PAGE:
Don't keep up with the Joneses

Do a walk-around. While studying for my pilot's license, I was taught to do a "walk-around" -- a careful inspection of the plane's exterior to look for potential problems -- before climbing into the cockpit. Doing the same with the Explorer helped me spot flat tires, fluid leaks and the SpongeBob SquarePants stickers my daughter liked to sneak onto every possible surface. A simple walk-around also can help you avoid running over anything that's been left behind your car, from someone's bike to (heaven forbid) someone's kid.

Drive defensively. Your car will never be the same after it's been in a major accident, and its useful life can be shortened significantly (assuming it's not already totaled). So slow down, expect other drivers to be idiots, and don't be one yourself. That means hanging up when you drive.

Keep it clean and waxed. I was less meticulous about this than my husband was when the Explorer was his primary car, but regularly removing the grime helps protect the exterior, as does a regular paste wax (as soon as water stops beading on the paint, it's time to wax again). If you live in a cold-weather climate, it's important to regularly sluice off the road salt, sand and slush to prevent rust and other damage.

Refuse to care what other people think. I'm convinced that many, if not most, cars are traded in before their time simply because people become embarrassed about driving them. I chose to turn that thinking on its head by taking perverse pride in showing up with the oldest car at any restaurant, party or local event I attended. My motto was: "Laugh all you want. It's paid for. Is yours?"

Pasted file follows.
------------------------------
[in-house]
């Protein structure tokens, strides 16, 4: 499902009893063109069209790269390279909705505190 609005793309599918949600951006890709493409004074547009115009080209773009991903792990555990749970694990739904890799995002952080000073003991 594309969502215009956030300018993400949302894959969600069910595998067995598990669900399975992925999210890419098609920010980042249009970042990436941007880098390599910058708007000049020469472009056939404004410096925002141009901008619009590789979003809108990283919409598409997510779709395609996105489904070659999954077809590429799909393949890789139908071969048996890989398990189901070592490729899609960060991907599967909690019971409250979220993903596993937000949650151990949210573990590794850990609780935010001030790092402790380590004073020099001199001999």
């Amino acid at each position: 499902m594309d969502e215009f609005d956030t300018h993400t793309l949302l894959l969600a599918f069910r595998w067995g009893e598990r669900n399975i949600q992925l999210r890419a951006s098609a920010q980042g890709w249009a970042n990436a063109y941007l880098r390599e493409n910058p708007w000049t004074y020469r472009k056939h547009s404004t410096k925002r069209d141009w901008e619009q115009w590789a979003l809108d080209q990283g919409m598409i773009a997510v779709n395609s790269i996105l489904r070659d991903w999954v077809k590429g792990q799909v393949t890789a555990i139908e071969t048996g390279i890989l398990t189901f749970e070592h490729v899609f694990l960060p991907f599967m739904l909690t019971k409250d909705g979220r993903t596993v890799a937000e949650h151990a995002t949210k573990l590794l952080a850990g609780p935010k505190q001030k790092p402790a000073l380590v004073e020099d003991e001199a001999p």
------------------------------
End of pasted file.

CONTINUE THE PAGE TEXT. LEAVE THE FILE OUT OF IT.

Know when to fold. Consumer Reports says you should ditch a car when the cost of a repair exceeds its fair market value. For me, the bright line for retiring a car is when I can no longer trust it to get me from Point A to Point B. If one repair follows another, maybe it is better to bail, but it takes a lot of repairs to outweigh the cost of car payments (or the interest we'd lose by using savings to pay cash for the next car).

I might still be driving The Beast to this day if it hadn't been for the recession and phenomenal car deals that suddenly became available. After 16 years, we'd already owned the car six years longer than we'd planned, and we knew we'd have to replace it soon. So we pulled the trigger.

The Beast was passed along to some friends who wanted a bigger vehicle for in-town driving. We found a year-old Volvo C30 for my husband, and I once again inherited the car he'd been driving -- a nicely maintained (of course!) Volvo wagon. I have to say, it's nice having a working gas gauge again.

Liz Weston is the Web's most-read personal-finance writer. She is the author of several books, most recently "The 10 Commandments of Money: Survive and Thrive in the New Economy" (find it on Bing). Weston's award-winning columns appear every Monday and Thursday, exclusively on MSN Money. Join the conversation and send in your financial questions on Liz Weston's Facebook fan page.